Deborah L. Ruf earned a Ph.D. in Tests & Measurement with a minor in Learning & Cognition at the University of Minnesota. She worked as a private consultant and specialist in gifted assessment, test interpretation, and guidance for the gifted for 30 years. Among her volunteer roles, she served as the National Gifted Children Program Coordinator for American Mensa from 2003 to 2008. She was awarded the Mensa Foundation’s Intellectual Benefits award in 2007 for her professional work in the field of intelligence. Having been a parent, classroom teacher, and administrator in elementary through graduate education, she continues to write and speak about school issues and social and emotional adjustment of gifted children and adults. Dr. Ruf maintains an interest in educational policy, particularly how to set up schools that meet not only academic but social and emotional needs of children through grouping and instruction with true peers. She is the author of the award-winning book Losing Our Minds: Gifted Children Left Behind (2005) and retitled 5 Levels of Gifted: School Issues and Educational Options in 2009.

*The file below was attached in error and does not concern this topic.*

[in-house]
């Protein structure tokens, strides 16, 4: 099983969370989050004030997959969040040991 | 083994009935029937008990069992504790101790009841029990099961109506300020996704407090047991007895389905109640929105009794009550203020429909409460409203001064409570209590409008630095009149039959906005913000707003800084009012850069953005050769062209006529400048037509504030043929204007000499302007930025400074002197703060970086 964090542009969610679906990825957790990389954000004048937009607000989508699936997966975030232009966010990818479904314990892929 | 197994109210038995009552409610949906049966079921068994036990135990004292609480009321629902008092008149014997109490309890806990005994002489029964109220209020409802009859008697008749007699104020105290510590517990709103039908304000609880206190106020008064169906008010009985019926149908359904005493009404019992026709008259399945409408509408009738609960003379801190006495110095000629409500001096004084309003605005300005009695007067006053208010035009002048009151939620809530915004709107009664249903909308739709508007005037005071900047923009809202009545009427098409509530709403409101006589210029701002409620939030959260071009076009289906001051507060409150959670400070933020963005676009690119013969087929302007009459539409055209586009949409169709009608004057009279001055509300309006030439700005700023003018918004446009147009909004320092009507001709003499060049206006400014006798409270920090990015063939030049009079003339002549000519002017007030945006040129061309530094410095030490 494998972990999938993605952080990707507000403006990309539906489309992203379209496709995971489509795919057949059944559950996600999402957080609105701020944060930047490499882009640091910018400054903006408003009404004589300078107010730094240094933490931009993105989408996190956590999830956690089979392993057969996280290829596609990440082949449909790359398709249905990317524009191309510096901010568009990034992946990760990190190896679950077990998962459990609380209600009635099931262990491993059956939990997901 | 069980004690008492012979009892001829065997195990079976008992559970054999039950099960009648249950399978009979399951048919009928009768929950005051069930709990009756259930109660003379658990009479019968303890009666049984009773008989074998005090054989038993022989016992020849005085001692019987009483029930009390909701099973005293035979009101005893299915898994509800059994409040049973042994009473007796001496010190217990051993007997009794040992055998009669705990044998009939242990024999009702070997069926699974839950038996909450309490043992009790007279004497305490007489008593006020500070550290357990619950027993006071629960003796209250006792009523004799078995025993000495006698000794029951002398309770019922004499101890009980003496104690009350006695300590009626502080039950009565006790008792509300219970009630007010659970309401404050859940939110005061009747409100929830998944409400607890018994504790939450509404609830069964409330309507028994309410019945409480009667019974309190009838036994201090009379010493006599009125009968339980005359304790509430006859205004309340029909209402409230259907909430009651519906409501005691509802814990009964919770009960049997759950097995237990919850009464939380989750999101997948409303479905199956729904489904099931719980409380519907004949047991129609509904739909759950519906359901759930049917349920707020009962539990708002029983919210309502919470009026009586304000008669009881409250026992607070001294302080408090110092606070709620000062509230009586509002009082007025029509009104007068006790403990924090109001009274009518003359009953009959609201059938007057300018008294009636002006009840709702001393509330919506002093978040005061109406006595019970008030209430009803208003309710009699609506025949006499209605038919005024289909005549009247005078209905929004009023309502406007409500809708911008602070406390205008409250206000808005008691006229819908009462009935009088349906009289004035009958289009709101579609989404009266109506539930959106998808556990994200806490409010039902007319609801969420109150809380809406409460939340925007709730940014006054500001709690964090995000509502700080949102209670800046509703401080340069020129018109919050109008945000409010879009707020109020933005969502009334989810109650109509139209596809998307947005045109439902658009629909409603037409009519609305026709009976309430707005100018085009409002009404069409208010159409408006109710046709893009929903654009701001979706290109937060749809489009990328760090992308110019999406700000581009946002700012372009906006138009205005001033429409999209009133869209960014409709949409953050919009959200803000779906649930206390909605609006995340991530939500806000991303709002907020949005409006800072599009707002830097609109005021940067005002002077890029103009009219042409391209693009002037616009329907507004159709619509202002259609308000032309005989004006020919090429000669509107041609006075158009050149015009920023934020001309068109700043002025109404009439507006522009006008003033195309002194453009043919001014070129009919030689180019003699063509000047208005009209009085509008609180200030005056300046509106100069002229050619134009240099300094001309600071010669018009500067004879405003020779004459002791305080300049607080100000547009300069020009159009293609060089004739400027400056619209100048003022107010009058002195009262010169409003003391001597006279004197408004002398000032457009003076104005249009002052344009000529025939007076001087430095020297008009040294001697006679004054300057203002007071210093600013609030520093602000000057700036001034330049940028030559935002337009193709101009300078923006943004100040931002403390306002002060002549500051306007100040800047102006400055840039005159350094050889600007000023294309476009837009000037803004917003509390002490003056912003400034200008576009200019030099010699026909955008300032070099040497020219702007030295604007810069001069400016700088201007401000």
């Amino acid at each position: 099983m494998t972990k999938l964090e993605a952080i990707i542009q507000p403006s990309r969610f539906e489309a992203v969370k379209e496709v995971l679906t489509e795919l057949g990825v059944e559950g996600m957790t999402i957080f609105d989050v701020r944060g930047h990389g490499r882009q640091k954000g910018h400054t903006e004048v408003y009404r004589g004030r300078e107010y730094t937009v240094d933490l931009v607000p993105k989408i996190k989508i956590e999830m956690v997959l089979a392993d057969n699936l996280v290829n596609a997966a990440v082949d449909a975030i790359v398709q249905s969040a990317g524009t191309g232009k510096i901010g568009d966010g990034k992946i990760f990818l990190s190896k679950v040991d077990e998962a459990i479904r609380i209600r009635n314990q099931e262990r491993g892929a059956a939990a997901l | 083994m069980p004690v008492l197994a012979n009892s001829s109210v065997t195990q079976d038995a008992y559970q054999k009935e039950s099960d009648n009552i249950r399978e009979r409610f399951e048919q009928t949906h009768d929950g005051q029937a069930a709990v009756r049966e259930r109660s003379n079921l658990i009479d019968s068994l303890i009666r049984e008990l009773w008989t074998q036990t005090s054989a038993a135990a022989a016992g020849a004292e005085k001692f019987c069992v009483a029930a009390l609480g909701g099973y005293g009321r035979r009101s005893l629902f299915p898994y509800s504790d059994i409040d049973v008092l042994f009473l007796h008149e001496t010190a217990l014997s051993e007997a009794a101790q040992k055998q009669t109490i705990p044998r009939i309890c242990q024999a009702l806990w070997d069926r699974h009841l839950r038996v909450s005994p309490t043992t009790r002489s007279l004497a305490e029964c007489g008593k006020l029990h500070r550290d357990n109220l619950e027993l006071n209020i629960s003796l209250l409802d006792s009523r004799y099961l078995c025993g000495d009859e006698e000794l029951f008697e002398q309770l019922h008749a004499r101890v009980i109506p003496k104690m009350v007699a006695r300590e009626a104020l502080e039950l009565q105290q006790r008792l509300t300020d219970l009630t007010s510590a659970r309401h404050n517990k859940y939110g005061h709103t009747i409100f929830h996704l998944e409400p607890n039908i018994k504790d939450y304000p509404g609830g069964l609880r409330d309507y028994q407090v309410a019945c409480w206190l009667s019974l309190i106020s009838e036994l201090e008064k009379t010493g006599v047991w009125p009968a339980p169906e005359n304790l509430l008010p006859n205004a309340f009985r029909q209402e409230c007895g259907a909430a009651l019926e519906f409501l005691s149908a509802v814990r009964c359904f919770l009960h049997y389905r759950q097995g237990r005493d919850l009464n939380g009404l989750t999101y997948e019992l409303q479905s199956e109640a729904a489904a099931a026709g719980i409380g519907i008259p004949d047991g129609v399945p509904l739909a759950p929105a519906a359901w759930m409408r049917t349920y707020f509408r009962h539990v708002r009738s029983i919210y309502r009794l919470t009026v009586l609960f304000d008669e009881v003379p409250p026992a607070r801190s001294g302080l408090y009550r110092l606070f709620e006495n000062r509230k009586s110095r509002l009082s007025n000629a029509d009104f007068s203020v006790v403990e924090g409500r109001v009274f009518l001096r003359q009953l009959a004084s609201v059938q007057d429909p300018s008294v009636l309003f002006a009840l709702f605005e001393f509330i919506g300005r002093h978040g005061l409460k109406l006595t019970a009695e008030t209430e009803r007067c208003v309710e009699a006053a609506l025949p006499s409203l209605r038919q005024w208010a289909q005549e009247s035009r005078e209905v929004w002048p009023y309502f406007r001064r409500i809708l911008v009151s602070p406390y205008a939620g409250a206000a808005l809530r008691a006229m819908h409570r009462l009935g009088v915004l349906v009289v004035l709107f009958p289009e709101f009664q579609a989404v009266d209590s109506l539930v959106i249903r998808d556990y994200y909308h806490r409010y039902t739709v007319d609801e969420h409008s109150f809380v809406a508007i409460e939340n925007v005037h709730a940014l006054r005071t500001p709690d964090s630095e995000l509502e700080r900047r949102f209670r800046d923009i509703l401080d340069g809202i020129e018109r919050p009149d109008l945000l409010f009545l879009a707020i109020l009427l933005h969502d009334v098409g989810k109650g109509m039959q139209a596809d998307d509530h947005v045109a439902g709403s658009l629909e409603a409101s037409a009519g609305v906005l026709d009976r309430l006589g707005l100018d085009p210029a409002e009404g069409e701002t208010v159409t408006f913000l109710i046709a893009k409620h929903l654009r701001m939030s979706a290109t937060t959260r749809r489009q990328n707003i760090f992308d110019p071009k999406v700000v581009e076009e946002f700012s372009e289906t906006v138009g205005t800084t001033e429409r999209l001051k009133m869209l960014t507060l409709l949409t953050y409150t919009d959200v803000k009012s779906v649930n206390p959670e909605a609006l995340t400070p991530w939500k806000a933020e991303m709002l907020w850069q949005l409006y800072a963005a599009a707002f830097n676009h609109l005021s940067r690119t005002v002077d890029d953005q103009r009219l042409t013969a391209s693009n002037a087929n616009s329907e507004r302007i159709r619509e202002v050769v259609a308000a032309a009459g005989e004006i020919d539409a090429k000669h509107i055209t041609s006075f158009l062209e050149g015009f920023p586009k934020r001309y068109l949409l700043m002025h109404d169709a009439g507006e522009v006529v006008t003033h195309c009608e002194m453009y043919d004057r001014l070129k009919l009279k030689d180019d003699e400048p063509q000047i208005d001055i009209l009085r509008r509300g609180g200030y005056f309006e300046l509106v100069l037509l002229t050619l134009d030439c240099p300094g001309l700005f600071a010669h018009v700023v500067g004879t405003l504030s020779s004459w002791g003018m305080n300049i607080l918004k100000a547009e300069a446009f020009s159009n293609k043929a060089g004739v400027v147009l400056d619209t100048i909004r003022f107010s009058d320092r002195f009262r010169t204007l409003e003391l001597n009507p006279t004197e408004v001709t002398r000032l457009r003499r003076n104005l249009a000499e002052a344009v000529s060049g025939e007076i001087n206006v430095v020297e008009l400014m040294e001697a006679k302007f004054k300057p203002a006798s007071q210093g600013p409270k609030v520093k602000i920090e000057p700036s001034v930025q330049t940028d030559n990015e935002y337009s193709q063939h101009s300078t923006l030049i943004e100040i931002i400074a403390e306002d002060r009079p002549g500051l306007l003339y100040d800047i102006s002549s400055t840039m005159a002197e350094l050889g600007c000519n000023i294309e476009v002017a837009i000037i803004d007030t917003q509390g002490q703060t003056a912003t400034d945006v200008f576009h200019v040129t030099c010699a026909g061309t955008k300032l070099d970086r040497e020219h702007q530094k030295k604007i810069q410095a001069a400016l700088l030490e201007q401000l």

In late 2022, Dr. Ruf releases her follow-up longitudinal book study of the now-adult children from the original book and how they are doing now. Her focus has now progressed toward the social and emotional health of the gifted adults who parent gifted children. Her most recent invited paper, How Parental Viewpoint and Personality Affect Gifted Child Outcomes (2020, Gifted Child International Journal) looks into specific parent-child interactions of the subject families from the 5 Levels book.
For more than 40 years, Dr. Ruf has served as a keynote speaker, workshop, and conference presenter, and written chapters for 5 textbooks, more than 12 peer-reviewed journal articles, and 100 plus articles and handouts for newsletters, magazines, and websites.
- Contributions at Talent Education 2022
Ruf’s Five Levels of GiftedPaperAny parent who has more than one child knows that regardless of the way they parent or what they provide for their children, the children are different from one another in many, many ways. Although certain characteristics certainly run in families, the looks, temperaments, abilities, talents and interests of each … More